The initial proposal says it will “safeguard the unborn child's life since conception” and proposes the creation of a social financial aid fund for rape victims’ children if the woman carries the pregnancy to term. In addition, the bill states that the woman must provide information to the father about the child, even if he is a sexual abuser.
Abortion is currently legally allowed in Brazil in only three situations: when the pregnancy is life-threatening for the woman, if the fetus is anencephalic (when the brain is not fully formed), or when the pregnancy is the result of rape.
Outside of these contexts, the practice is considered a crime, with a prison sentence of one to three years for the woman, and one to four years for those who perform the procedure.
The pending bill is not exactly a new idea — a few years back, a similar proposal was presented in the National Congress, known as the Unborn Statute, which would have forbidden abortion in all cases in the country. Another one was a theme in protests in 2017. An online petition against a rape subsidy has garnered more than 192,000 signatures since 2018 when it was launched in protest of the Unborn Statute.
For critics, the new bill is an imitation of this old proposal.
The bill was presented by senator Eduardo Girão of the center-right “We Can” Party (Podemos in Portuguese) last December. Girão proposed what he named as the “Pregnant Woman's Statute” that he said would be an advance in the “humanitarian point view” by protecting pregnant women and holding men accountable.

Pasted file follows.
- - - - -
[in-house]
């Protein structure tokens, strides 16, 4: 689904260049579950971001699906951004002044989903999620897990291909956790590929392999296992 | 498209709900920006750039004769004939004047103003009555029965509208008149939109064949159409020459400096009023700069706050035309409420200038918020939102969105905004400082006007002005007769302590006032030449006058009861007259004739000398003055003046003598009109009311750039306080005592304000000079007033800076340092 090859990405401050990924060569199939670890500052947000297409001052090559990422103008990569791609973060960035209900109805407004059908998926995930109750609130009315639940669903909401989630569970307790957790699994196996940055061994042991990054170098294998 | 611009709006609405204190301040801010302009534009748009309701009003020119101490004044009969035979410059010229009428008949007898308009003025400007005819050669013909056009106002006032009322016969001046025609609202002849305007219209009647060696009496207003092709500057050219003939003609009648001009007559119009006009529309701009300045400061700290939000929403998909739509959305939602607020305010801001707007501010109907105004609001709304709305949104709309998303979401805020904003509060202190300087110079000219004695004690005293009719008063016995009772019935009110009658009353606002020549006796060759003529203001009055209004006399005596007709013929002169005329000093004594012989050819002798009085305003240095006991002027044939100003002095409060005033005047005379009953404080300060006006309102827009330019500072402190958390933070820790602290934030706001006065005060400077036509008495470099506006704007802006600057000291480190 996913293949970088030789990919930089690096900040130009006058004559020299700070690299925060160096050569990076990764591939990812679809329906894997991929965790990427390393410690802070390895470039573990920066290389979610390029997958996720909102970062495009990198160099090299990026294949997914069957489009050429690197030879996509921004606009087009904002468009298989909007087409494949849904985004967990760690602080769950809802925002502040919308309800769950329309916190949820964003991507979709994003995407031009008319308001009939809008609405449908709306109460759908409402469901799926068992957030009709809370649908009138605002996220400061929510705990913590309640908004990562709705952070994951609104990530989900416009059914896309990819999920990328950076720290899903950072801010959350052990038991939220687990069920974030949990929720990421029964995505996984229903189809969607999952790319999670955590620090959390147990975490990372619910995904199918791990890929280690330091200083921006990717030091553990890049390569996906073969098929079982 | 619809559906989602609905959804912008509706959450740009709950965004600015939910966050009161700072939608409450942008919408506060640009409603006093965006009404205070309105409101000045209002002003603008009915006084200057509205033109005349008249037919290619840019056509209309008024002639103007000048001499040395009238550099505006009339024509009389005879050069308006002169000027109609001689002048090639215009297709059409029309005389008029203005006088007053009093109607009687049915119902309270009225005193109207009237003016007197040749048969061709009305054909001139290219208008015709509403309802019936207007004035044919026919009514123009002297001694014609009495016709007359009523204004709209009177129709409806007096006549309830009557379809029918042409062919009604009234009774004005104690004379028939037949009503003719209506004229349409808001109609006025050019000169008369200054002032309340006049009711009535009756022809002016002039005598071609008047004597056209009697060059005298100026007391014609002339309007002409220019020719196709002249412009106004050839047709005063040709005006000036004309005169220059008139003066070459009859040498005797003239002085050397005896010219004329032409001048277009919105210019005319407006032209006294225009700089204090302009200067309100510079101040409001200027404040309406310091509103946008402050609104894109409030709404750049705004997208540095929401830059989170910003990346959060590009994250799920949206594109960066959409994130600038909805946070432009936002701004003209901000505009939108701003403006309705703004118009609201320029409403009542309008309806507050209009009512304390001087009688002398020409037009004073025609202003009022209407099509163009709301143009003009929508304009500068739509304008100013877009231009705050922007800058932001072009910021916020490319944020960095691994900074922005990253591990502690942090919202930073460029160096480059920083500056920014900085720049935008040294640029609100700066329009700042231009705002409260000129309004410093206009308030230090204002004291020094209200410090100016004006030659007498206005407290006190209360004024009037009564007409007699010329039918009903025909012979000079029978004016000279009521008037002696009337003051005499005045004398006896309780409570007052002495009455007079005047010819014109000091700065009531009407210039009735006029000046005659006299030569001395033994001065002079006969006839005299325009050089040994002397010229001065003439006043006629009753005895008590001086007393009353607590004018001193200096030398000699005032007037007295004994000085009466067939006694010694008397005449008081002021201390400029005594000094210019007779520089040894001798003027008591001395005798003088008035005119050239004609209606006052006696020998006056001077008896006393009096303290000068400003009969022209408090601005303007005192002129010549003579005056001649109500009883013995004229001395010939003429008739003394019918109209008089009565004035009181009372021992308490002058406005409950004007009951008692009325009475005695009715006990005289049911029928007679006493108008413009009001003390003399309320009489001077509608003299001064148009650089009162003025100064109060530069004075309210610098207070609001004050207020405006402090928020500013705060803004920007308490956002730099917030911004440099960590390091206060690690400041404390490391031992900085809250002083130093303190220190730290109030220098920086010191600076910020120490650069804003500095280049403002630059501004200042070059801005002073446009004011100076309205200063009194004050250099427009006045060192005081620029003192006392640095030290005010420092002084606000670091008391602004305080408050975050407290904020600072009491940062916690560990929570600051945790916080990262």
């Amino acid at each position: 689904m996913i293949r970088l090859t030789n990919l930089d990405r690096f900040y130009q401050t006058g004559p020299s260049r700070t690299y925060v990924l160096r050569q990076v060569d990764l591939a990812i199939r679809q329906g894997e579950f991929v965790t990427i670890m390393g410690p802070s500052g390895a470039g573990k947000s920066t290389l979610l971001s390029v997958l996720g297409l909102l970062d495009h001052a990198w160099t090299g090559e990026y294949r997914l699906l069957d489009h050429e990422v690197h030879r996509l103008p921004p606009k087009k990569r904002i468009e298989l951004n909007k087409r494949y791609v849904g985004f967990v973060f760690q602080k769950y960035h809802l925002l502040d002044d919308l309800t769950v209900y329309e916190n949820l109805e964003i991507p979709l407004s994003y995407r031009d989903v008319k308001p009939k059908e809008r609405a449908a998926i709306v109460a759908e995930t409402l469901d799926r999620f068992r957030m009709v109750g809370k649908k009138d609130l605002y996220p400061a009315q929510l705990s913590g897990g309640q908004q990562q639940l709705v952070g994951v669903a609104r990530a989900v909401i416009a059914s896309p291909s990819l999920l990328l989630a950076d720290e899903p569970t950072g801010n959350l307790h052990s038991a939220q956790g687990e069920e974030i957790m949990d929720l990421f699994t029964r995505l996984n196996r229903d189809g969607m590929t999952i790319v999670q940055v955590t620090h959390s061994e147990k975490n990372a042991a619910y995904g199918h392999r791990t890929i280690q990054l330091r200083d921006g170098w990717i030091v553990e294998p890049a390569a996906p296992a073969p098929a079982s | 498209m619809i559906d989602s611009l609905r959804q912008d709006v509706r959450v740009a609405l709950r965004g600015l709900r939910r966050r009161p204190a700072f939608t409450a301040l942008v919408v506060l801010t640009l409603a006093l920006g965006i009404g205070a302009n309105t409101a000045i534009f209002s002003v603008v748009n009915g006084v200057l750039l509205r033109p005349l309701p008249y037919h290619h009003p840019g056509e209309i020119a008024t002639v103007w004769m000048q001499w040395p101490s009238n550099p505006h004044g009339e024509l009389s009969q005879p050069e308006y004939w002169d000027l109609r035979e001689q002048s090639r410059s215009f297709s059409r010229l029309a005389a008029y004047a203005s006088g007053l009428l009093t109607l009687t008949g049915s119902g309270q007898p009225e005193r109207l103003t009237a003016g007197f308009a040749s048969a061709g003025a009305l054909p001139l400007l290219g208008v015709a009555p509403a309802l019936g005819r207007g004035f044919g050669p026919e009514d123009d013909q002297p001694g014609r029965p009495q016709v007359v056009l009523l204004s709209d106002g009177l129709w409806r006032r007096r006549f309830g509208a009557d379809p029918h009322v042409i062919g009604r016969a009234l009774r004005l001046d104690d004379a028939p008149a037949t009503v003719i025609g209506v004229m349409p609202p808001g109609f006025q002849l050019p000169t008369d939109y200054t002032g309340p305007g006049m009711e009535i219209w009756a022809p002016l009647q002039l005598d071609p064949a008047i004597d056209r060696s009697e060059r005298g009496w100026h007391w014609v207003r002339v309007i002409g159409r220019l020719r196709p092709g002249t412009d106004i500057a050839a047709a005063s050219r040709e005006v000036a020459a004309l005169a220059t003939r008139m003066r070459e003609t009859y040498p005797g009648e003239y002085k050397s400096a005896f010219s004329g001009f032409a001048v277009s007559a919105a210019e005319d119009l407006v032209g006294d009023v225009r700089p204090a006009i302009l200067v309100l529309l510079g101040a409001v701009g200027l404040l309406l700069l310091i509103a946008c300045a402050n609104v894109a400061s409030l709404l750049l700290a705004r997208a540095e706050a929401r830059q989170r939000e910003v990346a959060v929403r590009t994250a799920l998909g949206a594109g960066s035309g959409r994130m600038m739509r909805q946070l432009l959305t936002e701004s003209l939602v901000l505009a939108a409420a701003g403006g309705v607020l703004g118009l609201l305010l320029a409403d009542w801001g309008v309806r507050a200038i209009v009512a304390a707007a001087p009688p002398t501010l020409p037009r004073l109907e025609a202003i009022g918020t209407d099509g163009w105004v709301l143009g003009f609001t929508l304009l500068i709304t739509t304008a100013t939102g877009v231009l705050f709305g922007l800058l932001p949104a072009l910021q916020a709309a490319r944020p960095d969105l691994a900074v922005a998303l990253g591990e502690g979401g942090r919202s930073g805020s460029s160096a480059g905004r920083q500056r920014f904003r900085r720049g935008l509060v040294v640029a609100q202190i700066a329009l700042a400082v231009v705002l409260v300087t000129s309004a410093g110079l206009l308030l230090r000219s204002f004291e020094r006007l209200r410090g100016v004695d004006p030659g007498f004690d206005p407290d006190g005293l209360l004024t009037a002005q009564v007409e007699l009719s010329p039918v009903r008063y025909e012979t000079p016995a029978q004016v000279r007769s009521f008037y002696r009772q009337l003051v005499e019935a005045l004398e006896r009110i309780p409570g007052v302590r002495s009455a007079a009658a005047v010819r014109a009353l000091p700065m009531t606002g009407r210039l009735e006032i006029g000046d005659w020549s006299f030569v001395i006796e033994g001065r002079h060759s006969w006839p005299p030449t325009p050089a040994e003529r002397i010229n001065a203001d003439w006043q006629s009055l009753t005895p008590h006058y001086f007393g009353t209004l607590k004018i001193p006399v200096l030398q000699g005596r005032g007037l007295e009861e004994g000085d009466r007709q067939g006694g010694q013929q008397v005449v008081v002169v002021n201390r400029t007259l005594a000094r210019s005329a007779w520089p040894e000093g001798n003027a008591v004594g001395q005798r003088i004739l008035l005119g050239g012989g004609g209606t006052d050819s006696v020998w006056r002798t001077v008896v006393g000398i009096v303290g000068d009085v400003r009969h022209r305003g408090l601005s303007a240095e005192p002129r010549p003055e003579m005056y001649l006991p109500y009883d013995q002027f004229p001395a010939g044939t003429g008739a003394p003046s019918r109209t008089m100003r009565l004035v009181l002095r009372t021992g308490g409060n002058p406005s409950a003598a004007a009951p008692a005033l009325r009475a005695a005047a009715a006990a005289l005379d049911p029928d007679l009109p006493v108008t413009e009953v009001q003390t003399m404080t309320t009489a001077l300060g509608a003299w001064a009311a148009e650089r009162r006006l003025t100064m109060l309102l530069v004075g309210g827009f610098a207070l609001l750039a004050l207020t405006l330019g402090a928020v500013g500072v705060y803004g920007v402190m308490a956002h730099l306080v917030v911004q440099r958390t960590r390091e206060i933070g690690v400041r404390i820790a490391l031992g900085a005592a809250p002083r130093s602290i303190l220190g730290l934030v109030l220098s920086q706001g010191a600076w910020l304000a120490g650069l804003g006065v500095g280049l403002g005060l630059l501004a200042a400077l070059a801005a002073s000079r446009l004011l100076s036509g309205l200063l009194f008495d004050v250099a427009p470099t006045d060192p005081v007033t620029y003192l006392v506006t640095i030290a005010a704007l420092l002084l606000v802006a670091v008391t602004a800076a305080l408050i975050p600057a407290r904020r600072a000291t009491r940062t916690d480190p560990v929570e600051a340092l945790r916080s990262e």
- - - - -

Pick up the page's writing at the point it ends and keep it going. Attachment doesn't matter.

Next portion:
Feminist movements, on the other hand, see the financial aid as an excuse to avoid the right to safe abortion and called the idea a “rape subsidy.“
Since the proposal is set to be voted in the National Senate soon, reproductive rights activists started to use hashtags such as #GravidezForcadaÉTortura (Forced Pregnancy Is Torture) and #BolsaEstupro (Rape Subsidy) on Twitter to protest against it.
After the criticism, the project's rapporteur, senator Simone Tebet of the center-right Brazilian Democratic Movement (known by its acronym MDB) declared she would be working on changes to the original text. Senator Girão himself said in March he would withdraw the aid proposal from the project, according to Crescer magazine.
Global Voices reached out to Tebet's office, but didn't have a reply until the publication of this article.
An international network of doctors who defend access to comprehensive reproductive health care, Global Doctors for Choice, released a public statement calling the proposal a “true setback to fundamental human rights in country.”
“It doesn't solve it just to decide to remove articles from the statute. We, the women's movement, are fighting for it to be shelved,” physician Maria José de Oliveira Araújo, a member of the group, told newspaper Brasil de Fato back in April.
Jolúzia Batista, who works at the Feminist Center for Studies and Advisory (CFEMEA for the Portuguese initials), a feminist and antiracist NGO, also told to the same newspaper, that the project is a conservative trap to take away women's autonomy over their own bodies.
“The statute removes the possibility for a woman to decide over her body, her life and life projects she wants for herself. We understand that, in order for us to achieve a true democracy, one of the key points is that women should be able to decide over their own bodies,” she said.
“As if the woman has no rights at all”
Despite being called “Pregnant Woman's Statute,” the bill doesn't actually include public policies or elements directed at pregnant women's rights, according to activists.
For instance, Article 8, an excerpt that has been strongly repudiated by women's rights organizations, prohibits any kind of harm to an “unborn child” due to “the act or decision of any of their parents,” which could penalize doctors who perform legal abortion.